I wish the could say the same for other people. As for my friend’s dinner, I have to say Jagerwirt is not exactly vegetarian friendly. For the price on the menu, their mixed vegetable salad struck me as a bit small and lacking. I love how Jagerwirt is the one of the only places that you can get an actual baked potato, but once you strip off the sour cream and chives they can some times taste a little dry — as if prepared a little too far in advanced.

Accidental Duck Guts

IMG_20151116_122948Chinese people once laughed at me when I was eating. I was dining by myself at the time, and tears flowed over my reddened cheeks. Sweat beaded across my brow, and the corners of my mouth curled into a severe frown. From time to time, I had to put my chopsticks down, grab a tissue, and blow my running nose, hard. So, what had happened? Why was I weeping? Was I an emotional wreck? Had a beautiful woman just spurned me? Did somebody kidnap my cat and send me a ransom note?

Um, no. I had made a huge menu mistake with Chinese food. While dining at the Jiangnan People’s Commune 江南人民公社 across the street from the Changzhou College of Information Technology, I ordered what I thought was sauteed string beans. They looked that way on the picture menu. Dear god, they weren’t. They were stir-fried green peppers with lots garlic. Eating this dish brought me physical pain. So, why did I insist on trying to finish it?

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The Mao Zedong themed Jiangnan People’s Commune across from CCIT.

Stubborn, hard-headed pride. I ordered, it was served, and I was going to eat it. I wasn’t going to be that type of foreigner  that would squeal in terror and flee at the sight of culturally challenging dish. So, I sat there and ate half of it. Then, I pretended to be full, and I politely asked for a to-go bag. Once safely out sight of restaurant, I tossed that doggy bag into the garbage.  Why was being so polite? I ate at that eatery quite often, and I didn’t want to insult them. I didn’t want to be an ugly American. Yeah, it was totally a face-saving issue. Especially, if I was going to be going back in the following week for tried-and-true lunch options. One rule of life is this: don’t piss off the people who usually feed you.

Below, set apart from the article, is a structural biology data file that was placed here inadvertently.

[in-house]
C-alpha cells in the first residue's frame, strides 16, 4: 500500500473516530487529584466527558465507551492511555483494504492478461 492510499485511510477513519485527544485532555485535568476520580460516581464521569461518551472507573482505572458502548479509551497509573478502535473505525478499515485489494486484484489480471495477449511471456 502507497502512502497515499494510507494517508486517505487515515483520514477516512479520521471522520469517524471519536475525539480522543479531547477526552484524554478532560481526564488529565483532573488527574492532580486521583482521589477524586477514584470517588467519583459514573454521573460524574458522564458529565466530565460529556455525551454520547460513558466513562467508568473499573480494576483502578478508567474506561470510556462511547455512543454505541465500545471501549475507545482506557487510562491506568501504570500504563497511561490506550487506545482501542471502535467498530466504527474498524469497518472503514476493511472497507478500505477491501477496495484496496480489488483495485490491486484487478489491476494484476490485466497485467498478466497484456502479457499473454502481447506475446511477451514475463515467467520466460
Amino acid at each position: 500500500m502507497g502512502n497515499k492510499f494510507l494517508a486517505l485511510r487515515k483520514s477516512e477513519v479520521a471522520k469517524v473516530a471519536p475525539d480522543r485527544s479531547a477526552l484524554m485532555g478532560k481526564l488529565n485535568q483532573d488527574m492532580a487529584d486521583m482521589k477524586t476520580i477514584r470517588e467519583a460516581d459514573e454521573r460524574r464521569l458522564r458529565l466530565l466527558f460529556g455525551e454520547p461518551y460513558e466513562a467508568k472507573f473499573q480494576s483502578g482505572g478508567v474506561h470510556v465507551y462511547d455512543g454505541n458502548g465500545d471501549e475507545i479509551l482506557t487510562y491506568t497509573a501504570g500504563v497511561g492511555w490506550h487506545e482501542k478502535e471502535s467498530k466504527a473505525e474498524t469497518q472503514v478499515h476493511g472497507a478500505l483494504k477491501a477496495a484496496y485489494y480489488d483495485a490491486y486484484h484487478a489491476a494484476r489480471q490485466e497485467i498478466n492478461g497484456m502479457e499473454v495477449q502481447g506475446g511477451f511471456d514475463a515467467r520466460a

Ever since this incident, I have had some delicious lunches and dinners at this particular place. But, I had one other epic ordering blunder. Again, it involved thinking “string beans” and being served something completely else.

In this case, the alleged “string beans” ended up being duck intestines — complemented by tongues and other innards. The name was 干锅鸭四宝, or “Dry Pot Duck Si Bao.” You see, I thought I was ordering something duck meat, because I saw the character 鸭. A Chinese friend later told me that 四宝 (four jewels) means a dish will have four types of organ meat.

I didn’t blanch in horror once I was served this. I have eaten weirder things in the name of respecting Chinese hospitality. Once, I had the rather Satanic sounding “lamb’s blood” in hotpot. I ate about half and found the duck tongues to be very chewy. Then, I left. I had long since stopped the fake “to go” shtick. I had eaten this place enough to know they really didn’t care, so long as I paid my bill.IMG_20151116_125505

Hutang’s Historical Musuem

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Changzhou is made up of districts, and those districts are made up of separate towns and districts.  Xuejia, for example, is a part of Xinbei separate from where you might find Wanda Plaza, expat bars, and foreign restaurants. People often say you see a lot of foreign faces in Xinbei, but that’s only in a small part of the district as a whole. Foreign faces in Xuejia is much more rare.

In Wujin, much the same can be said. In reality, Wujin is Changzhou’s largest district.  Hutang Township is the central part — the downtown.  The district governmental buildings are there, as are the colleges and much of the swanky places to shop. While important, there is much more to Wujin than just Hutang.

Still, the township has it’s own, unique history, and it has been preserved. The Hutang Musuem is a small, privately operated, not for profit historical attraction in Changzhou’s Wujin District. It takes it’s name directly from the township it can be found in. The museum displays mostly cultural relics in lit glass cases. This includes both carvings and pieces of jade. Relatively small in size, the facility is divided into two levels. The museum is located within the New Town development that can be found between Wuyi Road and Huayuan Street. The museum as on the second floor of a strip mall development and can be found after climbing an outdoor set of stairs. A nearby BRT station services the north-to-south running B1 and B16 lines.